Title

Ecotypic and genetic variation in poplar bark storage protein accumulation

Document Type

Article

Journal/Book Title/Conference

Tree Physiology

Volume

21

Issue

17

Publication Date

11-1-2001

First Page

1289

Last Page

1297

Abstract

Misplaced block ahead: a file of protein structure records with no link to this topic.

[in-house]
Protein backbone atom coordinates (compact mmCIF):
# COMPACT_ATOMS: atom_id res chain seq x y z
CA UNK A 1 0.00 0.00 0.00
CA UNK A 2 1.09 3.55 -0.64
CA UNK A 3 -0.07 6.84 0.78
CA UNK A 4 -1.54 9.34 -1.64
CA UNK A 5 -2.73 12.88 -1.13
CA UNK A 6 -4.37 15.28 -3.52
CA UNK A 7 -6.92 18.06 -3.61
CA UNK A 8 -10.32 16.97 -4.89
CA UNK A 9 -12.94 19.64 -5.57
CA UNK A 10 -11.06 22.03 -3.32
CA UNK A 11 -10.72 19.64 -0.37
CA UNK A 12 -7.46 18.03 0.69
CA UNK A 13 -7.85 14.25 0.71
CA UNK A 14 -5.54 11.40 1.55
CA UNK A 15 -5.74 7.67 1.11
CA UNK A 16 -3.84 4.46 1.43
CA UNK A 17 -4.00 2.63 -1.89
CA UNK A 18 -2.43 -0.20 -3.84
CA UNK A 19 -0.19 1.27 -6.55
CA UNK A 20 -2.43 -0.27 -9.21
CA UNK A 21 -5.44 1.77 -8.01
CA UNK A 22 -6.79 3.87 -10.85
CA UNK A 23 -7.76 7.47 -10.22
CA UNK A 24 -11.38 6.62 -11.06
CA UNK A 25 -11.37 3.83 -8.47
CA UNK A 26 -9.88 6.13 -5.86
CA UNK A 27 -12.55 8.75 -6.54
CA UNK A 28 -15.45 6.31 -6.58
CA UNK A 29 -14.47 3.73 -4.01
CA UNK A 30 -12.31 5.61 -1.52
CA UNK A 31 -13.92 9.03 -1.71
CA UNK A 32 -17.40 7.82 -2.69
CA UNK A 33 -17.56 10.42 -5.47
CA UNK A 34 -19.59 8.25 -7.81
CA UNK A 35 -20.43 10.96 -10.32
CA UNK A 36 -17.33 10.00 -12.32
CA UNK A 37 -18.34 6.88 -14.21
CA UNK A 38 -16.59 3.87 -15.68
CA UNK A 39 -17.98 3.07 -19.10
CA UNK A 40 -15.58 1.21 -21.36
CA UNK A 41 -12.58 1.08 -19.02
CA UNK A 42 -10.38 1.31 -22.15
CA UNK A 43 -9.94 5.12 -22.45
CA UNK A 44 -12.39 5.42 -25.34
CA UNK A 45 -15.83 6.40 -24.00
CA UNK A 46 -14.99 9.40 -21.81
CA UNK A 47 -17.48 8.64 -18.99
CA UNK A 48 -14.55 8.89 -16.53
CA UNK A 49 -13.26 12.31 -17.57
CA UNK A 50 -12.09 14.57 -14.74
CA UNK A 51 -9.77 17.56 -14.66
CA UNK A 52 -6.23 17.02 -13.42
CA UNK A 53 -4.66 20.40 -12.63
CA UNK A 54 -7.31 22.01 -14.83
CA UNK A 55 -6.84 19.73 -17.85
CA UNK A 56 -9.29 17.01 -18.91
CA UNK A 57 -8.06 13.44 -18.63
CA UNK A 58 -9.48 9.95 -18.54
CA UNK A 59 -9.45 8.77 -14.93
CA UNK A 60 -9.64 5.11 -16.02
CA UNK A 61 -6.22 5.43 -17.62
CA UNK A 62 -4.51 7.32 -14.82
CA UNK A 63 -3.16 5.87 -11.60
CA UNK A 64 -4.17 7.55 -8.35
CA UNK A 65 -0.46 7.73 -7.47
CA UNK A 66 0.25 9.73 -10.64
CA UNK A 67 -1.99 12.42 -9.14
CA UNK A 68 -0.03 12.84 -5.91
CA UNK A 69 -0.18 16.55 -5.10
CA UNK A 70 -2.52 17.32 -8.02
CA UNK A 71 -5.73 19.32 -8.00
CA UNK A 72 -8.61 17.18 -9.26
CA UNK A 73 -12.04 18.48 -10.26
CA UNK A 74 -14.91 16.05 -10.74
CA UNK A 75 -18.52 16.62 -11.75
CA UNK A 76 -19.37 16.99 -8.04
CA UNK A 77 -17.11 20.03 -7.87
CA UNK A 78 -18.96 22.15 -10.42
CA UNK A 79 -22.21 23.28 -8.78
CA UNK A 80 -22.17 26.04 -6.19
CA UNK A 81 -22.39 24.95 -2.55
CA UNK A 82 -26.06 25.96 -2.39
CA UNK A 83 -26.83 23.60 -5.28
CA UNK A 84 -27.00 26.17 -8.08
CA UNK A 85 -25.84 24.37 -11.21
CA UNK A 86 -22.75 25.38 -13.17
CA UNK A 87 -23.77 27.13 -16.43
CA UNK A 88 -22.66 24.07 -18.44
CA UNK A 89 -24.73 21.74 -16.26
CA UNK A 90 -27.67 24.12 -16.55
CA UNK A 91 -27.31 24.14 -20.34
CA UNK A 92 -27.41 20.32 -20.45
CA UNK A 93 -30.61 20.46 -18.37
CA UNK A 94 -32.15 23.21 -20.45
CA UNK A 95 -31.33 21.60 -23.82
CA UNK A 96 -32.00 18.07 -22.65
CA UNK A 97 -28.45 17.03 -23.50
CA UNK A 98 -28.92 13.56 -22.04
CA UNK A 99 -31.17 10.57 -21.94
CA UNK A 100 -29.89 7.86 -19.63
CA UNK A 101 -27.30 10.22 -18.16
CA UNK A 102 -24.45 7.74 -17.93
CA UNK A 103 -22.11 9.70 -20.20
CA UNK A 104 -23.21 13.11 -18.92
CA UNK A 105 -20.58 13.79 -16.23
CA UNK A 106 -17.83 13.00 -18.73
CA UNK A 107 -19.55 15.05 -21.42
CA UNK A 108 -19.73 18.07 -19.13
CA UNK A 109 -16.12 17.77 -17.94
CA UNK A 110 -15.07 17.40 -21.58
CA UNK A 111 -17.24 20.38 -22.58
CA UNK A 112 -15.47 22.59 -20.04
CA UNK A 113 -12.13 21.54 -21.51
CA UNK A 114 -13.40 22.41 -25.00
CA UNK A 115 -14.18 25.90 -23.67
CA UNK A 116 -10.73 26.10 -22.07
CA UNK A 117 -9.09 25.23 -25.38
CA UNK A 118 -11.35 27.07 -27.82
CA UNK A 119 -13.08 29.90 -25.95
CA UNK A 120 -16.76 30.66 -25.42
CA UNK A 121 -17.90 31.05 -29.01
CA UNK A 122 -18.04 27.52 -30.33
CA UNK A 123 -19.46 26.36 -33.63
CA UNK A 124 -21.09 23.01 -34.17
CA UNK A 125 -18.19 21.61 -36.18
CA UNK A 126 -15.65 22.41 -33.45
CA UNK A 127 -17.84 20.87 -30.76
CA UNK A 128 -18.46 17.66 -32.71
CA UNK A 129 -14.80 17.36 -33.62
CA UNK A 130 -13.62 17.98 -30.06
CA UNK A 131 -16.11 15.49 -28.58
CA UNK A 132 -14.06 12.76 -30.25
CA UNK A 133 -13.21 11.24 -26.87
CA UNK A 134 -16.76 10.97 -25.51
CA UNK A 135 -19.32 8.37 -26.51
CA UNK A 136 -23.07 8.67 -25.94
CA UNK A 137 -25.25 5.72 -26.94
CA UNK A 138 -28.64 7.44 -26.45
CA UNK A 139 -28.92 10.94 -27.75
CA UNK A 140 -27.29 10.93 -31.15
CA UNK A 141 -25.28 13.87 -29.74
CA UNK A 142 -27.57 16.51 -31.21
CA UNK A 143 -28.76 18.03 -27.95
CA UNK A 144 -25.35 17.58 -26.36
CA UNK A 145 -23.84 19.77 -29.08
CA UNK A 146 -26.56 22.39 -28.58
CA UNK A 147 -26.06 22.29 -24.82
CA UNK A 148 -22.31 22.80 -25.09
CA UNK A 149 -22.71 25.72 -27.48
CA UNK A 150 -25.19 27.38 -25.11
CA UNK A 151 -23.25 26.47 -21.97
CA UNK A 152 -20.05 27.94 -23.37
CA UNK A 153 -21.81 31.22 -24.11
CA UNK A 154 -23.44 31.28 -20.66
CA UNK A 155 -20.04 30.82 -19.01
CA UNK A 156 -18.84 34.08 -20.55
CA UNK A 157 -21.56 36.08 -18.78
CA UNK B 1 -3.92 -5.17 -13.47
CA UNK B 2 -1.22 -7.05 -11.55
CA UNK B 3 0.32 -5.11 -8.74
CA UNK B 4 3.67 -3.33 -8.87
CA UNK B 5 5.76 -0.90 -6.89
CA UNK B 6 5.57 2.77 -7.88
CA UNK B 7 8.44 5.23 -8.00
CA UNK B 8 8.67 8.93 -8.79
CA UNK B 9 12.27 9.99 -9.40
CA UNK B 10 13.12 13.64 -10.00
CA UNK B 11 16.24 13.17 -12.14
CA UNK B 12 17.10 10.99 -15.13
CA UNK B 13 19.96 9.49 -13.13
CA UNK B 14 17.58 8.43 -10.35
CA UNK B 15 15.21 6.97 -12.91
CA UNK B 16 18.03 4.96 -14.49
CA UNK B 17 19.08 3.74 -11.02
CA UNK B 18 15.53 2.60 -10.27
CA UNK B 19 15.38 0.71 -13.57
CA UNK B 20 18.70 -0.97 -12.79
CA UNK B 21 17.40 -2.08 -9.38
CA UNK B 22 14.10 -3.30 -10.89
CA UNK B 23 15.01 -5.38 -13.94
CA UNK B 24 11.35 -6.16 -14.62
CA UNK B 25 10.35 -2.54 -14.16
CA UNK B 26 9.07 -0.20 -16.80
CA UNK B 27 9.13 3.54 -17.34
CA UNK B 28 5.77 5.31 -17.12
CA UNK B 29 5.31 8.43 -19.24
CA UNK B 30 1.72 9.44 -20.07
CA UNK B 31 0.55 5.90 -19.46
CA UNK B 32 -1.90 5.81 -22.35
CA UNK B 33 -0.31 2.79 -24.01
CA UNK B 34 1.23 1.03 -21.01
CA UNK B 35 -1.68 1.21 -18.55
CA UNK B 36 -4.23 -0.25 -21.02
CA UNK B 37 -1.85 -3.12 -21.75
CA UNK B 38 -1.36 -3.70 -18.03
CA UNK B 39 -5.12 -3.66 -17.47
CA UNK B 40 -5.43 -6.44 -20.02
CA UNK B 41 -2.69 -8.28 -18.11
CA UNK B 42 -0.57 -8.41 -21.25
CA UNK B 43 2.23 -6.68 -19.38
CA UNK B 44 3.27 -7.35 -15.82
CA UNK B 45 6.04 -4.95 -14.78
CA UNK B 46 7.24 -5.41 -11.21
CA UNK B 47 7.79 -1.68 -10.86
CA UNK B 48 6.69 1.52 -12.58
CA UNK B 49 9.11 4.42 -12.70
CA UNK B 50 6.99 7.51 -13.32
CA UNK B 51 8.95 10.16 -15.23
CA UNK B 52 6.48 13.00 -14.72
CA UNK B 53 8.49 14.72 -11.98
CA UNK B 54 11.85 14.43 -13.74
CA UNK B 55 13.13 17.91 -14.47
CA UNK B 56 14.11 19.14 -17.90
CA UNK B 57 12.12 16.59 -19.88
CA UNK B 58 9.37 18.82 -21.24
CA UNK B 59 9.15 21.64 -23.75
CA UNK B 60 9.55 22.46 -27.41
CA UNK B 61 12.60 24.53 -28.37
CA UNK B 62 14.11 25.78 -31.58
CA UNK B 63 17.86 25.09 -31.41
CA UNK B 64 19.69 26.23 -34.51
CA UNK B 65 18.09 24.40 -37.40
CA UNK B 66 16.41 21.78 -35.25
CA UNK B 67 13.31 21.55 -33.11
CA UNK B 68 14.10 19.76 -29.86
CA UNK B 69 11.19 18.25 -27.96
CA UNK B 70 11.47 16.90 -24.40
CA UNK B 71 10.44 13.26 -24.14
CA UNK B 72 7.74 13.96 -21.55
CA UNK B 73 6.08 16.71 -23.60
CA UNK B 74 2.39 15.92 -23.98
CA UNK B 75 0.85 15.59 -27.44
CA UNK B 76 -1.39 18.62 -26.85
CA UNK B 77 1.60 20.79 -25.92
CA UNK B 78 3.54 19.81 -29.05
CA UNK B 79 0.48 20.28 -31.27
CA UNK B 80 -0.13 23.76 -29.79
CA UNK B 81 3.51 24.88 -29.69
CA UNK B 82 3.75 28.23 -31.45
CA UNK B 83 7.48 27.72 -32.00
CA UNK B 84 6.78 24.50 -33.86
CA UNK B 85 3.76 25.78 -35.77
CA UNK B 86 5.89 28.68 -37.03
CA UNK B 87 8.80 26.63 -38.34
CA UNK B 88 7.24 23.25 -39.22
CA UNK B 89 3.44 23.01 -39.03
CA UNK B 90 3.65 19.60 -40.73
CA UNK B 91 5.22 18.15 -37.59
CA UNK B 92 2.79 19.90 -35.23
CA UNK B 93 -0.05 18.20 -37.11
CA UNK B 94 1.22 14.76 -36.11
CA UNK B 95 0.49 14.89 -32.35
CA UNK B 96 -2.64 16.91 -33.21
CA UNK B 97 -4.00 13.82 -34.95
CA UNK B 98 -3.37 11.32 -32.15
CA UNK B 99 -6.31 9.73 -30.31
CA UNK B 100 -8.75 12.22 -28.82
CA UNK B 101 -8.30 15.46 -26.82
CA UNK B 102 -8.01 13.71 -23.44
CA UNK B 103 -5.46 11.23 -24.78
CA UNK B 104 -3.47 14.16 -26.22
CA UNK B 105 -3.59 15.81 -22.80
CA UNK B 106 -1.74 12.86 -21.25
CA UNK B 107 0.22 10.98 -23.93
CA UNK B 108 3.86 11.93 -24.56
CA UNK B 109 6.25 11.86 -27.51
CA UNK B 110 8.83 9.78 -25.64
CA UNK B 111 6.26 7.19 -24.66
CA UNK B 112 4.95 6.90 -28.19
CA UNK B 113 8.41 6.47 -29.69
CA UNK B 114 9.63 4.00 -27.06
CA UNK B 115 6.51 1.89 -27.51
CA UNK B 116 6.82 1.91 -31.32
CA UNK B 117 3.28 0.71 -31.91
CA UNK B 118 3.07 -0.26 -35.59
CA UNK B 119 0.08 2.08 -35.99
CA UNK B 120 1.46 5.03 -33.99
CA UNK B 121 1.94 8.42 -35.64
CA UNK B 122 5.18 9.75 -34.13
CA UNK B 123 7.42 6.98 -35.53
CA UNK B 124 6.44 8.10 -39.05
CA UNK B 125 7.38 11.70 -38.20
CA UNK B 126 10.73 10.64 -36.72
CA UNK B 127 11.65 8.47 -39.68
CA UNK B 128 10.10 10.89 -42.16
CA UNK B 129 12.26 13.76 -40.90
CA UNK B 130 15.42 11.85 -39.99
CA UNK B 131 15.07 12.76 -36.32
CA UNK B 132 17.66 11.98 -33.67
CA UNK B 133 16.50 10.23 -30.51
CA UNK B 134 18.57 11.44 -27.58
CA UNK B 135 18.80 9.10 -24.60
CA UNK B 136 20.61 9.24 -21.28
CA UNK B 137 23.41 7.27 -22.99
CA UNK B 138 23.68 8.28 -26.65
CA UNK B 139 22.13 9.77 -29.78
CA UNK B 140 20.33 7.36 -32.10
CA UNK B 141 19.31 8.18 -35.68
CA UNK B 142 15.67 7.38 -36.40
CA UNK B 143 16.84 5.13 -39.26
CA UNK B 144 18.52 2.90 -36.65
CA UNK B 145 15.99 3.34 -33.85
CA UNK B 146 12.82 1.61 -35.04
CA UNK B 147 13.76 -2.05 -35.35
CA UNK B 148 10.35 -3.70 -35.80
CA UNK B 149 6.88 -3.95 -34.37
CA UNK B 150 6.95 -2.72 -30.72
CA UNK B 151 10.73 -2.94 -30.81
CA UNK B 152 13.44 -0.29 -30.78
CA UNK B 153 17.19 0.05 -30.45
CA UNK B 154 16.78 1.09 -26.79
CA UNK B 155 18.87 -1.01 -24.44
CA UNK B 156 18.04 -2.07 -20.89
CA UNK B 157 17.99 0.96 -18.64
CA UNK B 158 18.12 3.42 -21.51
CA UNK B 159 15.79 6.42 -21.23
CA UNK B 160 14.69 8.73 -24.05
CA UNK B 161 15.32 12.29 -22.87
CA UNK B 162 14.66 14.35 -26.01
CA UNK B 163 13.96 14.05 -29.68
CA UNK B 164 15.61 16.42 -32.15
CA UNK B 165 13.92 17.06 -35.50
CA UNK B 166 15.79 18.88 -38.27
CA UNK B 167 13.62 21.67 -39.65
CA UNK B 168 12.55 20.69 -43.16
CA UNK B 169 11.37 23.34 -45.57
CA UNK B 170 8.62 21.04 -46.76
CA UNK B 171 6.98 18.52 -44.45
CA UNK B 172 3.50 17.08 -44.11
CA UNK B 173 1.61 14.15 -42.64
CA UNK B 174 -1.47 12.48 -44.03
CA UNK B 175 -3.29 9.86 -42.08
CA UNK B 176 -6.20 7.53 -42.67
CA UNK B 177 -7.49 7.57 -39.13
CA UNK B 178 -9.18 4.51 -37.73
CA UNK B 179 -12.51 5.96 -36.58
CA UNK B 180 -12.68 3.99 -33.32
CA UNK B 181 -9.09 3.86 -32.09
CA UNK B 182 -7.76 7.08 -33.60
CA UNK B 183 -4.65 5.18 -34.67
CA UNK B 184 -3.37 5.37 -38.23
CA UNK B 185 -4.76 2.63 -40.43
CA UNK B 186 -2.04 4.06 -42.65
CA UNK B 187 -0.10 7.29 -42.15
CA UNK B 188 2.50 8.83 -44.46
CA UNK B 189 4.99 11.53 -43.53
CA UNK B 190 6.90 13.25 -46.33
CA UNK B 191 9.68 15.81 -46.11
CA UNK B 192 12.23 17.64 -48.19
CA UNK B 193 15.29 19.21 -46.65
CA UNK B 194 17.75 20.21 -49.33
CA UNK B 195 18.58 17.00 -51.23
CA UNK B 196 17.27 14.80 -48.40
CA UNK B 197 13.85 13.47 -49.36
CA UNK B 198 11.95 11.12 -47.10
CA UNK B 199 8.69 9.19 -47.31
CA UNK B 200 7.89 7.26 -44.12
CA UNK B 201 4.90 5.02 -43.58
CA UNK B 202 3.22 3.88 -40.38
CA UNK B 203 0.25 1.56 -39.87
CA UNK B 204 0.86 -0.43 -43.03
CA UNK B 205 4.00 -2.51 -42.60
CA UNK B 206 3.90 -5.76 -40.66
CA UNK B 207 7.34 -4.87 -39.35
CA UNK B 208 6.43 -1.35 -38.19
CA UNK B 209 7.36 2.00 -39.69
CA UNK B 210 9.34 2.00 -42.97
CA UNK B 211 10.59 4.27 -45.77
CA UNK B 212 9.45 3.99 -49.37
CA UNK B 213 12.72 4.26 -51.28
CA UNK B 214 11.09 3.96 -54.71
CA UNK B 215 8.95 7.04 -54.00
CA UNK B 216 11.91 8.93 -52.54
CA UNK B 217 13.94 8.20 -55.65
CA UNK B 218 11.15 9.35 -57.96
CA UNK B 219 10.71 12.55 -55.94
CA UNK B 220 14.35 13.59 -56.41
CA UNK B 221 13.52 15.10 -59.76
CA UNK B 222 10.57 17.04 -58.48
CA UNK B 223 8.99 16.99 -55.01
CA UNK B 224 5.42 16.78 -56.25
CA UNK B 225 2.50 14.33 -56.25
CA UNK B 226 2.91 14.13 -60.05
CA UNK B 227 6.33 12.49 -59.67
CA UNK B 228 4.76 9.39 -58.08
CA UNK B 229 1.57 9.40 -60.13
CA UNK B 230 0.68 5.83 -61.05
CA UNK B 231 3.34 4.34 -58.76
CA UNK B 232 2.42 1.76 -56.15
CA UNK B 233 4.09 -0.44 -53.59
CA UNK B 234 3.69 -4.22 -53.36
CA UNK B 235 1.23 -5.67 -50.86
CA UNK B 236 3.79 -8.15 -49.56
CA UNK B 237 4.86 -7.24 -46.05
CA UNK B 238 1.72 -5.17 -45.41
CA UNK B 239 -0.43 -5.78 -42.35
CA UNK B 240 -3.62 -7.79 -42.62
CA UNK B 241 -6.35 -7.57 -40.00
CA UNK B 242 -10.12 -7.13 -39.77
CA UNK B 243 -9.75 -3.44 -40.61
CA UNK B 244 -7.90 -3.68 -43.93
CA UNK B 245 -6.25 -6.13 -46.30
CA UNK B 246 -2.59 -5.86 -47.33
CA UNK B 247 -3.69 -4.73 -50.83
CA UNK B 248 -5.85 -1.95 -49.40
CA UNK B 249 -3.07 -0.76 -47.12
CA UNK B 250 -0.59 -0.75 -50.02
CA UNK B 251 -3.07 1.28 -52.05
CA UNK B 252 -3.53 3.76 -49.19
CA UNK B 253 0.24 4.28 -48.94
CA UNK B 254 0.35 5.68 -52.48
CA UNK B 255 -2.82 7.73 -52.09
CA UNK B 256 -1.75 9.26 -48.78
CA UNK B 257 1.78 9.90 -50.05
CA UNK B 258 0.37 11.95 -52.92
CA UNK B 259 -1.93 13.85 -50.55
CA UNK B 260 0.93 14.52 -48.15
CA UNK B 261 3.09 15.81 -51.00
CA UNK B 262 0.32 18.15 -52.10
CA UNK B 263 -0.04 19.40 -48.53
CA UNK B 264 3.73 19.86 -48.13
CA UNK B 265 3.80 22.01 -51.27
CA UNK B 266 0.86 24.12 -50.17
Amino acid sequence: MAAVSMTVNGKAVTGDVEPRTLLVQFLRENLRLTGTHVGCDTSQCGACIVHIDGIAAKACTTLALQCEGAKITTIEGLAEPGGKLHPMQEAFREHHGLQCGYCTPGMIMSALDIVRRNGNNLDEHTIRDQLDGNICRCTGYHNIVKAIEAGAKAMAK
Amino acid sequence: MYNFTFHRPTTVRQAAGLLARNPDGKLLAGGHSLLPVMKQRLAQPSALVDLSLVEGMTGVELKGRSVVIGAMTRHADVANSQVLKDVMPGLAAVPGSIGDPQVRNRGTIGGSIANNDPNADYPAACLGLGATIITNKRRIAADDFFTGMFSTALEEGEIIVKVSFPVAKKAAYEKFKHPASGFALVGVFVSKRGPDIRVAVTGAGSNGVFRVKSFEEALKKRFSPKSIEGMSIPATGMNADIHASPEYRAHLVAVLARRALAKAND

Bark storage proteins (BSP) store nitrogen (N) translocated from senescing leaves in autumn, and supply reduced N for spring growth. Expression of bsp and BSP accumulation are associated with short day photoperiod. To determine if photoperiod-associated bsp expression varies among poplars native to different latitudes, Populus deltoides Bartr. clones originating from six latitudes were grown under natural conditions at a common location. Relative amounts of BSP mRNA in these clones were measured at 2-week intervals from August 7 to October 16. The date of maximum BSP mRNA accumulation was correlated with latitude of origin, and maximum accumulation of BSP mRNA occurred earlier in clones native to northern latitudes than in clones native to southern latitudes. This pattern of variation is consistent with photoperiodic responses of plants native to temperate climates. Genotypic variations in BSP accumulation, bark protein concentration and bark N concentration were compared among clones of six hybrid poplar (Populus trichocarpa Torr. and Gray x P. deltoides) full-sib families (three F(2) families, two F(1) families and one BC(1) family) after 6 weeks in a short day photoperiod and at midwinter. Significant differences in BSP accumulation occurred among clones within four of the six full-sib families after 6 weeks in a short day photoperiod and also at midwinter for outdoor-grown plants. Bark protein and bark N concentrations also varied significantly among clones within certain families. In general, the greatest variation was found in F(2) and BC(1) families. Within several families, relative BSP amounts were positively correlated with bark protein concentration and total bark N concentration. These results indicate a role of photoperiod in regulating bsp expression and demonstrate a genetic component underlying seasonal BSP accumulation. The results could have significance in selecting for clones with improved N storage capacity and N-use efficiency.

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